Curiously, David O. Russell actually succeeded more at creating his 2013 crime-as-comedy pseudo-epic, American Hustle, than Martin Scorsese did. Who’d a thunk? Admittedly, the difference is largely one of length – American Hustle is a full 40 minutes shorter than The Wolf of Wall Street, and that rounds off so many of that film’s rough edges it’s hard to even count. It allows, more than anything else, for the film to maintain its breezy, light-on-its-feet screwball zaniness from beginning to damn near the final moments of the film (it still could use a cut by about 30 minutes) – while The Wolf of Wall Street collapses under its own weight, American Hustle has no weight at all to collapse under.
It happens to fail completely at character identification or drama, but that’s almost besides the point. For this would-be grand crime narrative, which looked if anything to be a gritty study-of-capitalism Scorsese knock-off, actually knocks-off Scorsese’s 2013 film, which happened to be, tonally, nothing like any other Scorsese movie, before it was even released. This is not in the slightest a serious examination of American life in the 1970s or a tough-as-nails exploration of social paranoia of the consequences of human greed. It is, quite literally, a glitzy actor’s showcase hopped up on lurid, manic, off-kilter charm and zest, a true successor to the deft sleight-of-hand of The Sting or, going back even further, a ’30s screwball comedy.
It’s no surprise then that the biggest high of the film is watching its actors ( mostly from the casts of Russell’s two most recent films) going at it (he captures here, far more than his somewhat misguided 2012 film Silver Linings Playbook, the exuberant thrill of just watching people shout at and over each other for extended periods of time – fitting considering his long history of yelling at actors on set. He seems to get loopy energy from angry shouting and wants to give that “gift” to his audience). The most entertaining performances are given by Amy Adams, who boasts a thrillingly and pointedly terrible accent, and Bradley Cooper, whose distilled, pure confidence in himself gives way to a number of beautifully constructed reaction shots when he realizes his own idiocy – both appear completely in on the joke. Elsewhere, Jennifer Lawrence manages to fill her second appearance in two years in a Russell film with another woefully underwritten part, doing here what she can with it, and at the center of it all Christian Bale creates the façade of depth amidst all the tomfoolery around him.
Unfortunately, it’s telling that the film’s best scene is it’s only slow one, and it’s first. Christian Bale, playing con-man Irving Rosenfeld, wakes up and spends a good long time applying product and fitting into place a deliciously 70’s wig to hide his comb-over, all presented in a commandingly still long take. It is, by far, the truest, most lived-in bit in the whole film, and the one that Russell clearly enjoys the most, despite never even attempting to go there again. In other words, the film’s strength, its breezy charm, is also its minor undoing, in the sense that there is really nothing to the film but this breeziness. Everything in the film, even its attitude toward its con-men characters, is breezily genial. Even in its sarcasm, the film makes fun of its characters, but it undeniably finds sympathy with many of them.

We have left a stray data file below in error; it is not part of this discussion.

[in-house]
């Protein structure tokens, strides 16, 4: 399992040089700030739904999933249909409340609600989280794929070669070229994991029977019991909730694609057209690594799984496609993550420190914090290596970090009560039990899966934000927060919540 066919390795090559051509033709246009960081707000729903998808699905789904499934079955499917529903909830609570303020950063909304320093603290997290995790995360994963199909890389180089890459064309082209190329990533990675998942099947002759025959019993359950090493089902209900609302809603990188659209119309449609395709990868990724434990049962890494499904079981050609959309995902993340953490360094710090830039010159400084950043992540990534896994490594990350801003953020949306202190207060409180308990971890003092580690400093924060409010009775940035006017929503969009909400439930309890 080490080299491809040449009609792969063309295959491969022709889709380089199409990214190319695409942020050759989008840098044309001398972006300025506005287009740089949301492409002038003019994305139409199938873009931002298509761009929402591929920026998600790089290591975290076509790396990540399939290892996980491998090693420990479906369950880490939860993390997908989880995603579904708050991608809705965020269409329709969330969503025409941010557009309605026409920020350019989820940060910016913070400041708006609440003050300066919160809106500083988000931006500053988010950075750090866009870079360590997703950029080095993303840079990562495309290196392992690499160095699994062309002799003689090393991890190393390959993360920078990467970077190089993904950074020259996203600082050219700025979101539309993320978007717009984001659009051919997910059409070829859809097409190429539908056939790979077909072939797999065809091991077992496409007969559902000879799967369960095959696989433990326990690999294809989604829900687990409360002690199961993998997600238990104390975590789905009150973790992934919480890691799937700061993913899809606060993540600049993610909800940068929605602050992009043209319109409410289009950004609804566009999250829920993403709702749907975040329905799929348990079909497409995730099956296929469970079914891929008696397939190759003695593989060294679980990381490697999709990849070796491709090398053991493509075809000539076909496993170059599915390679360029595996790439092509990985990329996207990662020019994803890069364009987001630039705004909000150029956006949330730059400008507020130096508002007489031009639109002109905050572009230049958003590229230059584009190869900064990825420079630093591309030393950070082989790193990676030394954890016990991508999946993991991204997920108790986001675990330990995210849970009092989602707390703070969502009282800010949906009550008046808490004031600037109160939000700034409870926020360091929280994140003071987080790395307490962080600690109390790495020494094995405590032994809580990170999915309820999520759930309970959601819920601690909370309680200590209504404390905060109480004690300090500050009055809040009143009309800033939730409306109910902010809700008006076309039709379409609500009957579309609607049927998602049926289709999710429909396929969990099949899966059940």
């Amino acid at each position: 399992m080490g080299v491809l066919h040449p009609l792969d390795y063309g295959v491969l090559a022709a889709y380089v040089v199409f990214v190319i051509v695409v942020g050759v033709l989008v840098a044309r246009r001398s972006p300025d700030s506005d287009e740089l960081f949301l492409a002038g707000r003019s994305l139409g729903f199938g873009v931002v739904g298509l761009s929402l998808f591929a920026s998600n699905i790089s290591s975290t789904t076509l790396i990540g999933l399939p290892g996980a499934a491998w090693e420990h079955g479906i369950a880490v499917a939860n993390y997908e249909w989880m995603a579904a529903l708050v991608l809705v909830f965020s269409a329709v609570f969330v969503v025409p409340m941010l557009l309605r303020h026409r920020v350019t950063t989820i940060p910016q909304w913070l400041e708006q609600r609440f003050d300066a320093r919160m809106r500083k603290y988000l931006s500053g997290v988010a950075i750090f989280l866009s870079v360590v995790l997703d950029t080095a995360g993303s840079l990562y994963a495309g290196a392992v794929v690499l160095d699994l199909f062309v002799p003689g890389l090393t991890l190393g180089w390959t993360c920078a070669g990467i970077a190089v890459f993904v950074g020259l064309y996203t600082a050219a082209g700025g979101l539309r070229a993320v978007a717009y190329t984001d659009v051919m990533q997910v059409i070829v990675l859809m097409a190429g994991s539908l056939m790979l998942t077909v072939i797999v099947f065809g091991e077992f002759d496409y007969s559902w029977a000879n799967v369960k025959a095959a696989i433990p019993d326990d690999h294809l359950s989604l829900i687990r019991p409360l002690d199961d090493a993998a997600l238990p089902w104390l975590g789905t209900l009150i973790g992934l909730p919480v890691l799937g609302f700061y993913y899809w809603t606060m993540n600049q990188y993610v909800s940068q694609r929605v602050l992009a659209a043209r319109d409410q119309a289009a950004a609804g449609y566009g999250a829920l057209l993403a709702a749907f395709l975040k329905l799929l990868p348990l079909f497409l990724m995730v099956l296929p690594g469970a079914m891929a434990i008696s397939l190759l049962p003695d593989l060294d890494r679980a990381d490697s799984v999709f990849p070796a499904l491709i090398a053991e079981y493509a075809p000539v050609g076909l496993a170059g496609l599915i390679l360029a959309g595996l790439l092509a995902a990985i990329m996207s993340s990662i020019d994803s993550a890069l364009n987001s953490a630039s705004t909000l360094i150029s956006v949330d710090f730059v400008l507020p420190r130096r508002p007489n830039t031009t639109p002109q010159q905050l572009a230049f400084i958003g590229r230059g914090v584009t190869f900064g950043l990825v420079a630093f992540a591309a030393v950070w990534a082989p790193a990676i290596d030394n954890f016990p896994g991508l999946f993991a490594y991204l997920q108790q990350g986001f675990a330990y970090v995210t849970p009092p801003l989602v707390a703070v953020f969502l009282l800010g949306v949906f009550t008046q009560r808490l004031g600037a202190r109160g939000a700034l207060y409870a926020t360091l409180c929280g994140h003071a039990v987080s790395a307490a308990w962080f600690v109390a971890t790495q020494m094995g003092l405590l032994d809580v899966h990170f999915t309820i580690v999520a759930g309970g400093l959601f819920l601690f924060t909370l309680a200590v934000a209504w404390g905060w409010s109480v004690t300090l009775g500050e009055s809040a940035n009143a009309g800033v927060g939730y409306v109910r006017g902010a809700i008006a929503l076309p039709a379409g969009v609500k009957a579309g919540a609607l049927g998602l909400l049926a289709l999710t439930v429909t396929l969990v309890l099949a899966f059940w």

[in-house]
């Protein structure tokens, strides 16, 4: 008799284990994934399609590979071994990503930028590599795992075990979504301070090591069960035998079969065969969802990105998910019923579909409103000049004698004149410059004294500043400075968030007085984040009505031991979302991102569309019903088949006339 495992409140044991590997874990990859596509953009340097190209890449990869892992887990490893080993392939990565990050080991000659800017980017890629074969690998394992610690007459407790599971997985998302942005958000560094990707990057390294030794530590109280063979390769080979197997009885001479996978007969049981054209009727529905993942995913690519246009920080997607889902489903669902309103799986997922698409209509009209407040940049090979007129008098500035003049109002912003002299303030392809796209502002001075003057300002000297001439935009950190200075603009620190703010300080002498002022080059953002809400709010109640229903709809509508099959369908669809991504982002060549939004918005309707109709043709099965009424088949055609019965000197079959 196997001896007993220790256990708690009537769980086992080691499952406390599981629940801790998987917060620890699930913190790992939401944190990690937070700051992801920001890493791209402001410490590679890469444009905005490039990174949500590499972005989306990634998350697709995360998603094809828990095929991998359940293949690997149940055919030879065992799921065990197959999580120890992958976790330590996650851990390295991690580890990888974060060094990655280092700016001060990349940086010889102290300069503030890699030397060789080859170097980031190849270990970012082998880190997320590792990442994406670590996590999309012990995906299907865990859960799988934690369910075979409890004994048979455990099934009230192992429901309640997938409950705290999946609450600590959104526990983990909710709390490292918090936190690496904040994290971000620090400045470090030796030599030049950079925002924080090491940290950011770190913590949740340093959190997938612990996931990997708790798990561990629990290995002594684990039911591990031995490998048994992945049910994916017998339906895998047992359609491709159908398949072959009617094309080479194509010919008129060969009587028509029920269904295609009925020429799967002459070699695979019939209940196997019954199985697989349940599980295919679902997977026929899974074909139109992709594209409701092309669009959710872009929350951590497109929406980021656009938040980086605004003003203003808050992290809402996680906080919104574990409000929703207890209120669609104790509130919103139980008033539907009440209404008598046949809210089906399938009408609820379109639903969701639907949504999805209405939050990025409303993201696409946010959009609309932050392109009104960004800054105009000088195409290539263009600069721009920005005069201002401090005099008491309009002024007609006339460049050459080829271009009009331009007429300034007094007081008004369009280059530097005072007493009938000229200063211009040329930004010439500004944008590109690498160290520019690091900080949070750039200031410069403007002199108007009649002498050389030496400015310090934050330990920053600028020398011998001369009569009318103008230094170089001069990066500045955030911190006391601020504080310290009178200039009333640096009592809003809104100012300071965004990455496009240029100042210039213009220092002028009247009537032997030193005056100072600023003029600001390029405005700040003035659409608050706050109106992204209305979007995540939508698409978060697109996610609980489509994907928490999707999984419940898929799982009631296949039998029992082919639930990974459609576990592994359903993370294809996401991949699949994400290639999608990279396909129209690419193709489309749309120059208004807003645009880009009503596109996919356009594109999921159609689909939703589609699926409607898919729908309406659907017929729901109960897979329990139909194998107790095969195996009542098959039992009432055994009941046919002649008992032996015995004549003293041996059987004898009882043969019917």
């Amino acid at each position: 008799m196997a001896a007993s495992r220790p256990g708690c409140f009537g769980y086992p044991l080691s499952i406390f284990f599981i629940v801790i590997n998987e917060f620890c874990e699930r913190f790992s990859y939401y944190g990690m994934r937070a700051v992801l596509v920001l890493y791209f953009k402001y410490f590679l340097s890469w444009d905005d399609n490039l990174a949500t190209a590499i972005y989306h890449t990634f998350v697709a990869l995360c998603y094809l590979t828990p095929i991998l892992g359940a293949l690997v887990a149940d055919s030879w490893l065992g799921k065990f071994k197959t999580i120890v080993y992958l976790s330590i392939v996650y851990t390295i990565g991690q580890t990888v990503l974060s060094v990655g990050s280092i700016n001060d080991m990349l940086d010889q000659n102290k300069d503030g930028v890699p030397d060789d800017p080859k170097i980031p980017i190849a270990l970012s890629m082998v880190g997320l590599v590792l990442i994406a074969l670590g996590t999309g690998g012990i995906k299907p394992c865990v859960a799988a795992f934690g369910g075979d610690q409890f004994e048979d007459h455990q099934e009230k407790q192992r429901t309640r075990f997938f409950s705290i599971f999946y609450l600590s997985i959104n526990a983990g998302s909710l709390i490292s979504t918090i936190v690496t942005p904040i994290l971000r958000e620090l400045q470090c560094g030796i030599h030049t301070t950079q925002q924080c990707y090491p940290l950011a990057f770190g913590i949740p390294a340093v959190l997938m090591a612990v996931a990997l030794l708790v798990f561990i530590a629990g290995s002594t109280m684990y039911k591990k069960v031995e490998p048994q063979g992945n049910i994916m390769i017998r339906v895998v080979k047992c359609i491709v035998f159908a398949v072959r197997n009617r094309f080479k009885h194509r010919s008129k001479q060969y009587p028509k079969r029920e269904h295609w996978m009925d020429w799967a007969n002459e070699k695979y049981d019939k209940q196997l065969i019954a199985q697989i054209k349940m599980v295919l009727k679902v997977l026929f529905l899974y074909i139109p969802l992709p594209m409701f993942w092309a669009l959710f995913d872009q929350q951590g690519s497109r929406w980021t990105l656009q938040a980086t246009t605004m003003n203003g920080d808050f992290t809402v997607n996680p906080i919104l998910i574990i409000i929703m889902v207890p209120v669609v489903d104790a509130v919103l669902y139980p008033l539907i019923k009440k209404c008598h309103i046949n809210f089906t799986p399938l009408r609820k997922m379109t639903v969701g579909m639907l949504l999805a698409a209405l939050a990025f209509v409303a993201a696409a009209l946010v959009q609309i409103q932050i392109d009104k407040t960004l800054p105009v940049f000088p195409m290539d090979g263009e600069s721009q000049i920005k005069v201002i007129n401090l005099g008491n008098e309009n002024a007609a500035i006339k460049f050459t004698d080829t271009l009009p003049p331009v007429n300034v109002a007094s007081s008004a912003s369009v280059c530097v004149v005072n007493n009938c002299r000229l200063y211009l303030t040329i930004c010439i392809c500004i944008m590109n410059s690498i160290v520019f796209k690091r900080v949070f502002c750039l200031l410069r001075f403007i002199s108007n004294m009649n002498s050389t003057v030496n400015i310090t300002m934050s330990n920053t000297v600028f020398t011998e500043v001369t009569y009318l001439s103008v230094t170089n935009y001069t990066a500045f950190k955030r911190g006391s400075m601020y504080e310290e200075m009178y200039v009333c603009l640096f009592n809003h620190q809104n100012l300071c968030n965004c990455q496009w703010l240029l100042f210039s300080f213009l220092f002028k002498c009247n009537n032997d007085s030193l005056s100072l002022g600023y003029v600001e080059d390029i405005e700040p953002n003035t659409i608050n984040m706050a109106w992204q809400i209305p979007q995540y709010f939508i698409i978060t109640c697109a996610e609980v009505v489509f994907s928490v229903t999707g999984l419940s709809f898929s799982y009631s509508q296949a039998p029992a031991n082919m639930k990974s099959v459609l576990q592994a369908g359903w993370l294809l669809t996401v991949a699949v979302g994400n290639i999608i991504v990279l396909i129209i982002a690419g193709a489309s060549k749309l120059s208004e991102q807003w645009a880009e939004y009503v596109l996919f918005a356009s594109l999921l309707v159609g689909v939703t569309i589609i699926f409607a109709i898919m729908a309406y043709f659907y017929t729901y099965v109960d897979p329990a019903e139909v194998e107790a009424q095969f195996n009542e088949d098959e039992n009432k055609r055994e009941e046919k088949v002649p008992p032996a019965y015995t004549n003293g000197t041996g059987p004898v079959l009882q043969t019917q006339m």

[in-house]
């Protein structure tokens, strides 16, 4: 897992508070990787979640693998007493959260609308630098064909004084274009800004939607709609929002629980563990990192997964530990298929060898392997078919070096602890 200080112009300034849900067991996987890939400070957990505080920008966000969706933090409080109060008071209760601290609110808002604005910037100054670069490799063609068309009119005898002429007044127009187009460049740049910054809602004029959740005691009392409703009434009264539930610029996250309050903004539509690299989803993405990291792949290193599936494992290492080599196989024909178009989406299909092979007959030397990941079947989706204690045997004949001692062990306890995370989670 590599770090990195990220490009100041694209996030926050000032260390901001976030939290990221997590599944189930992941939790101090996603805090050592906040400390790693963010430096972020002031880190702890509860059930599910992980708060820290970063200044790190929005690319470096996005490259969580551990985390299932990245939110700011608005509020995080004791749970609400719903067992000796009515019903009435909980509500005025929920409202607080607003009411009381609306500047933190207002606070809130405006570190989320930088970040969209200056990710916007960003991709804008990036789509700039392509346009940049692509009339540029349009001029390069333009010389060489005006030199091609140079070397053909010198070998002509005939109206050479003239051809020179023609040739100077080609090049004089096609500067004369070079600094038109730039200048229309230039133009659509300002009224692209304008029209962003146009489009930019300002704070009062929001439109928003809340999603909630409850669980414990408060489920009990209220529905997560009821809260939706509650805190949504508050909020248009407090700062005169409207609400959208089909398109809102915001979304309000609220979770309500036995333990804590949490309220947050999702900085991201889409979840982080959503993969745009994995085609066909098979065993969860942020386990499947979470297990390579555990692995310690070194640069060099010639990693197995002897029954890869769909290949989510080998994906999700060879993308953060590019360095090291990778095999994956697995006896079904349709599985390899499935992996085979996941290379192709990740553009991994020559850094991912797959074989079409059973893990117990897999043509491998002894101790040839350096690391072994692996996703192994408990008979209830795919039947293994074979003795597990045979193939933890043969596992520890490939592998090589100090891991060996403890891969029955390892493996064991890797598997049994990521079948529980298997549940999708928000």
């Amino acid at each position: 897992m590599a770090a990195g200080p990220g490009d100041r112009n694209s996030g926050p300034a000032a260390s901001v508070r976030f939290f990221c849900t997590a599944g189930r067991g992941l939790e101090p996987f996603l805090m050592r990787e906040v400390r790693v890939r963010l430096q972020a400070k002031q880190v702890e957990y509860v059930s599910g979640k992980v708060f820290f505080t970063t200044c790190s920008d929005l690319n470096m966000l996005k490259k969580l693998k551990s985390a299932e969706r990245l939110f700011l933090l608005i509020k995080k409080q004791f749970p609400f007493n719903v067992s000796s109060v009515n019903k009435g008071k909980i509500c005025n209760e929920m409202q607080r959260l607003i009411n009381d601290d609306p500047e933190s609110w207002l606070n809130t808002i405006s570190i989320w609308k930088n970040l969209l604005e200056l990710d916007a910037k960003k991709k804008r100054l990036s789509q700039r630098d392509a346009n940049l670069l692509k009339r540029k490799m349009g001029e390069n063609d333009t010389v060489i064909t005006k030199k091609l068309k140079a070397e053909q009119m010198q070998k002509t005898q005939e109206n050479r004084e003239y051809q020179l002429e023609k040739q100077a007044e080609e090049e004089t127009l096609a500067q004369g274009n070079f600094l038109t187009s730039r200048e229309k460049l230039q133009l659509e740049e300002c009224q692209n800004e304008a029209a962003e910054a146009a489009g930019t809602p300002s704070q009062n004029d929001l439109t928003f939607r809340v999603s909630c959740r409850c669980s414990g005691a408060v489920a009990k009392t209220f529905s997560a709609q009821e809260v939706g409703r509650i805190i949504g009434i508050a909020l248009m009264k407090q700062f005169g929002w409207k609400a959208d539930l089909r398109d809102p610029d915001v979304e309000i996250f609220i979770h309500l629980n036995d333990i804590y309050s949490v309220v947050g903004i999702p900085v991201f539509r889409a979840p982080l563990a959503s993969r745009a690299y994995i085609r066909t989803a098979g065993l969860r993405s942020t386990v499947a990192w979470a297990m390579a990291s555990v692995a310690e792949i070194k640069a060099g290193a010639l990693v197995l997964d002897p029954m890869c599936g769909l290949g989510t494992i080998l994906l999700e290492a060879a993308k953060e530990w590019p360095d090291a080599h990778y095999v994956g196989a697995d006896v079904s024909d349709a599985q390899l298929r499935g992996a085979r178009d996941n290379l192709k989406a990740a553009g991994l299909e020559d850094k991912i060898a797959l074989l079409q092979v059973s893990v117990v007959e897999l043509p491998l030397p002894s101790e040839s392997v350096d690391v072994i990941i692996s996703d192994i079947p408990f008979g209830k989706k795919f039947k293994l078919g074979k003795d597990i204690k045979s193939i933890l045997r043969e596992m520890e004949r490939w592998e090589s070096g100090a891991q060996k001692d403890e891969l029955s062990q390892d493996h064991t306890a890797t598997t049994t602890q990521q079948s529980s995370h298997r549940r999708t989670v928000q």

Thus, “poking fun” at greed is more appropriate than “mocking” in describing the film’s tone, which is even lighter and less interested in critiquing greed than The Wolf of Wall Street. Russell’s increasingly light touch and populist filmmaking win out in the end, with even the exploration of political corruption notable for its light-hearted depiction of a corrupt politician using his corruption for the good of his town (as opposed to the normative view of corruption as a categorical bad). The film is buoyant from beginning to end, moving from scene to scene less like a narrative than an improvisational jazz spectacle, eternally operating on a “high”.
The “con” aspect of the film also undeniably breeds a slightly more subversive connection to Hollywood – a commentary on how movie-making manufactures thrills for us as a con and we undeniably follow even to our lesser interests. Yet the film’s cheery tone toward its characters also speaks to an appreciation for a good con, and thus a good film that tricks us into liking itself despite the fact that it’s all basically just a loudly stated, well-intentioned lie (the film’s opening moments literally mock the film’s “based on a true story” aspirations, and gleefully proclaim the film as pure bullshit despite the “serious” aspirations many audience members may have for it). Russell is very much in love with movies, and clearly has fun making them- the film is infectious, and it plays like an open statement to the power of making an entertaining “movie” rather than a film of nuance or depth. More simply, the film is too funny and too manically, almost destructively, energetic to be less than “pretty good”, although it’s mess of a narrative and complete and utter lack of nuance or cohesion tries awfully hard to convince otherwise. This is a true case of a film “winning” an audience over in spite of itself, quite literally a proud-of-itself con. The film is what it depicts, and that’s a thing of rare, if messy, beauty.